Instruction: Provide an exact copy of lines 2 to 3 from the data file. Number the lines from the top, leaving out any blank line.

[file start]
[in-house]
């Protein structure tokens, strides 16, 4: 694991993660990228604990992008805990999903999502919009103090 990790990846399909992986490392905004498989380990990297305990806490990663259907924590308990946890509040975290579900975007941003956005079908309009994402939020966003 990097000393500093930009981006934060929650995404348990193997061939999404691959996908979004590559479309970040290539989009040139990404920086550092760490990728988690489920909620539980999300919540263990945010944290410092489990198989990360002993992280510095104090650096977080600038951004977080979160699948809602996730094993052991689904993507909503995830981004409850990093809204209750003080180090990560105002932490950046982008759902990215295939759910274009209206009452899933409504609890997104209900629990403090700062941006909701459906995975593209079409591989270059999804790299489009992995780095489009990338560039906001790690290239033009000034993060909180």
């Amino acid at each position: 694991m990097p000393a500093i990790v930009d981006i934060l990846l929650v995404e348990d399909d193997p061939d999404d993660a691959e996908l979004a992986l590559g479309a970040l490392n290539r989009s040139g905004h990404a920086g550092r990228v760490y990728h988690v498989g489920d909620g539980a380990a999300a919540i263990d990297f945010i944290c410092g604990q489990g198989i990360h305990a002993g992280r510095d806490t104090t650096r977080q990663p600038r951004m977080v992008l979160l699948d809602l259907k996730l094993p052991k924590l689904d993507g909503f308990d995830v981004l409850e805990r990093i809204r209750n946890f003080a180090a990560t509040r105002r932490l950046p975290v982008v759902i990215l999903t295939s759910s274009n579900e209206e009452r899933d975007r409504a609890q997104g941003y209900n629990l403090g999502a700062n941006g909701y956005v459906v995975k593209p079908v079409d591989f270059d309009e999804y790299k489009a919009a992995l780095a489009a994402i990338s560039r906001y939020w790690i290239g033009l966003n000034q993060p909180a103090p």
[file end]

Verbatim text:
């Protein structure tokens, strides 16, 4: 694991993660990228604990992008805990999903999502919009103090 990790990846399909992986490392905004498989380990990297305990806490990663259907924590308990946890509040975290579900975007941003956005079908309009994402939020966003 990097000393500093930009981006934060929650995404348990193997061939999404691959996908979004590559479309970040290539989009040139990404920086550092760490990728988690489920909620539980999300919540263990945010944290410092489990198989990360002993992280510095104090650096977080600038951004977080979160699948809602996730094993052991689904993507909503995830981004409850990093809204209750003080180090990560105002932490950046982008759902990215295939759910274009209206009452899933409504609890997104209900629990403090700062941006909701459906995975593209079409591989270059999804790299489009992995780095489009990338560039906001790690290239033009000034993060909180």
């Amino acid at each position: 694991m990097p000393a500093i990790v930009d981006i934060l990846l929650v995404e348990d399909d193997p061939d999404d993660a691959e996908l979004a992986l590559g479309a970040l490392n290539r989009s040139g905004h990404a920086g550092r990228v760490y990728h988690v498989g489920d909620g539980a380990a999300a919540i263990d990297f945010i944290c410092g604990q489990g198989i990360h305990a002993g992280r510095d806490t104090t650096r977080q990663p600038r951004m977080v992008l979160l699948d809602l259907k996730l094993p052991k924590l689904d993507g909503f308990d995830v981004l409850e805990r990093i809204r209750n946890f003080a180090a990560t509040r105002r932490l950046p975290v982008v759902i990215l999903t295939s759910s274009n579900e209206e009452r899933d975007r409504a609890q997104g941003y209900n629990l403090g999502a700062n941006g909701y956005v459906v995975k593209p079908v079409d591989f270059d309009e999804y790299k489009a919009a992995l780095a489009a994402i990338s560039r906001y939020w790690i290239g033009l966003n000034q993060p909180a103090p």